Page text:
The start of the Mother's Rosario arc in the previous volume of Sword Art Online II saw our focus shifting to Asuna, as she finds herself faced with some real hardships regarding her domestic life and the impact it may have on her future. However, all of her concerns are about to pale into insignificance compared to the events in which she's swept up as this second season comes to a climax.
Not that things seem too troubling as this batch of episodes begins - having suitably impressed the unbeatable swordswoman known as "Zekken", Asuna finds herself with an unexpected proposition - to join a very small but powerful group as they aim to defeat ALfheim Online's next boss. Normally such an undertaking would see a massive party assembled, but this group - a guild known as the Sleeping Knights - are determined to have their names etched into the game's history, which they can only achieve by beating the box as a single group.
Impressed by their passion and commitment - not to mention the fact that they seem like a decent bunch - Asuna agrees to temporarily join their party and add her considerable skills and knowledge to the group. Thus, the race is on to be the first to defeat the boss - a prospect made all the more difficult by the emergence of powerful rival groups who are themselves hell-bent on being first to prove their worth. If this boss battle is difficult it's as of nothing compared to what is to come, as Asuna learns the truth about Yuuki, just how she's honed her abilities to such a degree within an online world and what that means for their friendship.
Although this final volume of the series does contain all of the familiar moments that fans of the show will lap up - RPG style strategising and some fantastic action scenes in the build-up and pay-off of the big boss battle - this story arc is otherwise a side you've never really seen from Sword Art Online before. This isn't just on account of Kirito being largely (although not entirely) sidelined, although it's a big part of what makes this arc feel refreshing - what really makes Mother's Rosario stand out is the sheer weight of emotion that it carries with it. From Asuna's troubles through to Yuuki's plight, there's a lot for the story to get its teeth into on a dramatic level, and the pay-off is absolutely huge - set your phone to silent and lock yourself away for the duration of the final two episodes in particular, you won't want anyone to see or hear you in the state this story arc will leave you in. There's also something truly pleasing about the vision this arc in particular has about the virtual reality technology which is a cornerstone of Sword Art Online, positing its use as an aid in medical care in a way which reaches far beyond its "oh no, I'm trapped in a video game" origins.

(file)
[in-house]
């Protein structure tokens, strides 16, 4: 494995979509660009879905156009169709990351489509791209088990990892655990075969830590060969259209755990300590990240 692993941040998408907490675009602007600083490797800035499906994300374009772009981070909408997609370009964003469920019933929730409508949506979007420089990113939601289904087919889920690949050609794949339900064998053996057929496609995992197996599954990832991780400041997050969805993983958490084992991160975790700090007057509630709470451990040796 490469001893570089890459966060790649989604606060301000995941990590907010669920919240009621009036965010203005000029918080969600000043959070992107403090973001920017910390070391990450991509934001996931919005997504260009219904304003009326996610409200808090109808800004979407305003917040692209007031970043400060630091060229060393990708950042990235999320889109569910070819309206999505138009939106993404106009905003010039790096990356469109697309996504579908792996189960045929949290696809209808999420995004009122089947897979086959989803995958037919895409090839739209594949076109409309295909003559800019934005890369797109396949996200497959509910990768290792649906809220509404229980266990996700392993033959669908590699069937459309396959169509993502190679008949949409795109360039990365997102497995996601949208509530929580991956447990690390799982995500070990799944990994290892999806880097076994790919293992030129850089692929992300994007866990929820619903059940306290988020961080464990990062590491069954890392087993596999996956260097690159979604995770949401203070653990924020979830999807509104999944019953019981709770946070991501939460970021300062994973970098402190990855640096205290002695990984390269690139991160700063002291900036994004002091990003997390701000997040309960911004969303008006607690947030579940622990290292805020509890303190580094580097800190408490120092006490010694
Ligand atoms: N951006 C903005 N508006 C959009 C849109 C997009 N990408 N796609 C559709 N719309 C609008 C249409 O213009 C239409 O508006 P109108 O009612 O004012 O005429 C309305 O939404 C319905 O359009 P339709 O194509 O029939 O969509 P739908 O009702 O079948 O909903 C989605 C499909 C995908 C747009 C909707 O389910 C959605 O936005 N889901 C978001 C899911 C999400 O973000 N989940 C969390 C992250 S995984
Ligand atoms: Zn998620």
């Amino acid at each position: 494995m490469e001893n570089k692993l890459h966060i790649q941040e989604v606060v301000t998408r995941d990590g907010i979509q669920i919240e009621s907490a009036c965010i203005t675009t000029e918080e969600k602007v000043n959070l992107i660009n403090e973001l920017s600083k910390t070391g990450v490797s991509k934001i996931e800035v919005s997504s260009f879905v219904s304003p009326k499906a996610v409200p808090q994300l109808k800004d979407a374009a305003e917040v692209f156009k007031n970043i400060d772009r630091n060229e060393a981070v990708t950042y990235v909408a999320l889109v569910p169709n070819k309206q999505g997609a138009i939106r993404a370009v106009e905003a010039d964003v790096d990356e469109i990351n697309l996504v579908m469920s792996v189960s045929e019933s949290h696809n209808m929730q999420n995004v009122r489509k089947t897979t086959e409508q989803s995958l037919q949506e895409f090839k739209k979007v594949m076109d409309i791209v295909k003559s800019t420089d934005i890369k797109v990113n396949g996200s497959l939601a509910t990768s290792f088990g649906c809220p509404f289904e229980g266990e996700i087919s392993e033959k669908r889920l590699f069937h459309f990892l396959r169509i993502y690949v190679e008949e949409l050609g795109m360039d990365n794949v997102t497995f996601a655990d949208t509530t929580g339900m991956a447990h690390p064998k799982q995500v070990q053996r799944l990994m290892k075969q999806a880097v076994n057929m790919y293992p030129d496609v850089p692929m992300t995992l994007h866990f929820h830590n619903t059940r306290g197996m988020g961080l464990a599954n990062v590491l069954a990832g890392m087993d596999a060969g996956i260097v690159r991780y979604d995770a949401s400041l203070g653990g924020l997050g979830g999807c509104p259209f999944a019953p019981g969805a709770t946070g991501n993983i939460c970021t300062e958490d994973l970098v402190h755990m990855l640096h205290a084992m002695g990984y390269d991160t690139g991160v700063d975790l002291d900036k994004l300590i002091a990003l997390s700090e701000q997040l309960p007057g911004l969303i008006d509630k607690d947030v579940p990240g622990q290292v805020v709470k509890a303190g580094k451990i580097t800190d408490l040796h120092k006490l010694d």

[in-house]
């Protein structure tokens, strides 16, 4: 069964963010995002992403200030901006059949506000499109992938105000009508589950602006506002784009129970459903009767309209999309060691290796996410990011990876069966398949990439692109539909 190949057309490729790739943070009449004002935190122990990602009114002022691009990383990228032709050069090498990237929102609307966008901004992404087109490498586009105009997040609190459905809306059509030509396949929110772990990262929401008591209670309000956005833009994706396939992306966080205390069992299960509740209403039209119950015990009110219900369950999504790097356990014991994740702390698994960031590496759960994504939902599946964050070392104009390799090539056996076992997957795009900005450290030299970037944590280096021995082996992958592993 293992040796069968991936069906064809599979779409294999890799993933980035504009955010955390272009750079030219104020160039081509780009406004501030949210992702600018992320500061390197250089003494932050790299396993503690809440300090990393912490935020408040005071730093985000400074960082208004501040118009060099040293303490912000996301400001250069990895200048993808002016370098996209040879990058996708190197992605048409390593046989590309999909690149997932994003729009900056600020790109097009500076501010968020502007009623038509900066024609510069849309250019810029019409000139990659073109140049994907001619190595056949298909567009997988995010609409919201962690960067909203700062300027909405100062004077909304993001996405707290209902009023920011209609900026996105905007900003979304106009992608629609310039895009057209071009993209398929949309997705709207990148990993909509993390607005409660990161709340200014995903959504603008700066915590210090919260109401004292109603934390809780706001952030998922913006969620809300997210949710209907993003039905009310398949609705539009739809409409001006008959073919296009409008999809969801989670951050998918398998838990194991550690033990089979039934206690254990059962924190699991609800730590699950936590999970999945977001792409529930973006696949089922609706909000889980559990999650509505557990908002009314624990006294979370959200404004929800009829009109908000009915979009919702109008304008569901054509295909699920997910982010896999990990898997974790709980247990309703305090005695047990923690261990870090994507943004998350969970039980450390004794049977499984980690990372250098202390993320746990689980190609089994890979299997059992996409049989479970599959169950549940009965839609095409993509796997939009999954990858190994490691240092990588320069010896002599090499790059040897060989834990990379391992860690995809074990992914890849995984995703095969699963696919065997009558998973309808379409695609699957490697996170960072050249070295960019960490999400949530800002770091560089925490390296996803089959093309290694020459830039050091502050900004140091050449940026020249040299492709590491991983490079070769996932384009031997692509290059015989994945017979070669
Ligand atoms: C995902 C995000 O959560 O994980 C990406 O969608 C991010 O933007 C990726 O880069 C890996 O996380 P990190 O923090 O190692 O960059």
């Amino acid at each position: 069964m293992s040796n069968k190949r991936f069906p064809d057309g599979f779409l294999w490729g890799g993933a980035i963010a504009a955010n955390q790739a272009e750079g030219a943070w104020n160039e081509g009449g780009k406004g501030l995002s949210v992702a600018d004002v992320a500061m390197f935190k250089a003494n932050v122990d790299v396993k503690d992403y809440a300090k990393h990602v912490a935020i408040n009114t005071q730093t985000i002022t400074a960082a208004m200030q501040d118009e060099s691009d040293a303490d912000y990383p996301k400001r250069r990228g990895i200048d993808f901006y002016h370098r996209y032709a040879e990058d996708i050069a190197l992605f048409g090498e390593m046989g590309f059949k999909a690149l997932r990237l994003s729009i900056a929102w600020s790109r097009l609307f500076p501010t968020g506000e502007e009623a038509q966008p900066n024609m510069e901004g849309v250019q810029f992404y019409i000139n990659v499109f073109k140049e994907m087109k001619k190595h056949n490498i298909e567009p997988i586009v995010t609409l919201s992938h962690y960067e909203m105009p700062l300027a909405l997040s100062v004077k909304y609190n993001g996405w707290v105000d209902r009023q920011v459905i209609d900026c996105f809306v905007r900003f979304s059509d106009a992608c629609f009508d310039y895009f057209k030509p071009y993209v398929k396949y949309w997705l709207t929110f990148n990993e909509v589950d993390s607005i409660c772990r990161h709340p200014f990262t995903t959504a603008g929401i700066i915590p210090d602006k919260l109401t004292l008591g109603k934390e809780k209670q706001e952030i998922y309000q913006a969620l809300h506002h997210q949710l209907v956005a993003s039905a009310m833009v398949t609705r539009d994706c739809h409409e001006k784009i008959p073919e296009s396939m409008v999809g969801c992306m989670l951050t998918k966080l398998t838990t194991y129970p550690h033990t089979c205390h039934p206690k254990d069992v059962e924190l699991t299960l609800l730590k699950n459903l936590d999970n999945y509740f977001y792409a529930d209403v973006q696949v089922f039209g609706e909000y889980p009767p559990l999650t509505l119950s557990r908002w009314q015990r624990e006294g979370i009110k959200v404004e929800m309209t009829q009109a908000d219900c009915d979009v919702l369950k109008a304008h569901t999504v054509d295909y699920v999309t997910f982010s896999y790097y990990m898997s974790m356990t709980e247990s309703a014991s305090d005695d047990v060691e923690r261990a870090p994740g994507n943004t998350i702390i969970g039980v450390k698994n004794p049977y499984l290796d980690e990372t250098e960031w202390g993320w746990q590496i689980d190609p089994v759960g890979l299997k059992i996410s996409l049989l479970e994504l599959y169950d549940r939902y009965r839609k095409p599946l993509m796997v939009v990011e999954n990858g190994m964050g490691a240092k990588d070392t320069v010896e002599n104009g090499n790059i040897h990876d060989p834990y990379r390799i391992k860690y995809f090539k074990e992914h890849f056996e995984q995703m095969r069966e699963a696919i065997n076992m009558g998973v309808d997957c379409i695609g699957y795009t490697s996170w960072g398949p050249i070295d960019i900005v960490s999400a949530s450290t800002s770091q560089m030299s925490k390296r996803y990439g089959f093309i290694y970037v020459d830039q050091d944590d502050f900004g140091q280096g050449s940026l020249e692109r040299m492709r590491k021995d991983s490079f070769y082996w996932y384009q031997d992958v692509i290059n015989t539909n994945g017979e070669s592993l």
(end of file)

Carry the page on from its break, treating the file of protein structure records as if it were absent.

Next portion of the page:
Visually, this volume of the series doesn't need to work quite as hard as previous arcs in terms of big action set pieces, but production values remain high and the show continues to look great, and (of course) well worth of watching via its Blu-ray treatment. Subtitles are all present and correct here, although as per two of the three previous volumes episode title subtitles are subtly mistimed such that they don't appear if you skip the opening credits; an issue which also affects timing of the first line of dialogue for one solitary episode. Still, this isn't a show-stopping issue, and the English dub for the series continues to be pretty decent here.
This final instalment of Sword Art Online II also continues Anime Limited's good work from previous volumes with the inclusion of a high quality art book packed with character design sheets, episode outlines and a handful of interviews amongst other key visuals and background art. It's a decidedly nice addition contained within a beautifully shiny rigid case which appeals to our magpie-like tendencies. All in all, it's a great presentation for fans of the show - and yes, all four volumes do fit properly into the Collector's Edition box that came with part one, in case you're worried about that!
As much as I'm a fan of a lot of what Sword Art Online has done across its two seasons, for me Mother's Rosario stands alone as a tantalising glimpse of the franchise's ability to deliver beyond its core fantasy-action trappings - it's a story rich with emotion and sadness, and with dilemmas and developments that work in no small part thanks to solid character writing and a sense of humanity fragility that will resonate with anybody. This maybe isn't the kind of story we should expect from this series on a regular basis, but it does prove that there's far more to Reki Kawahara's story-telling arsenal than had been previously reveal in this anime adaptation, and it proves to be the harrowing yet strangely beautiful pinnacle of the series.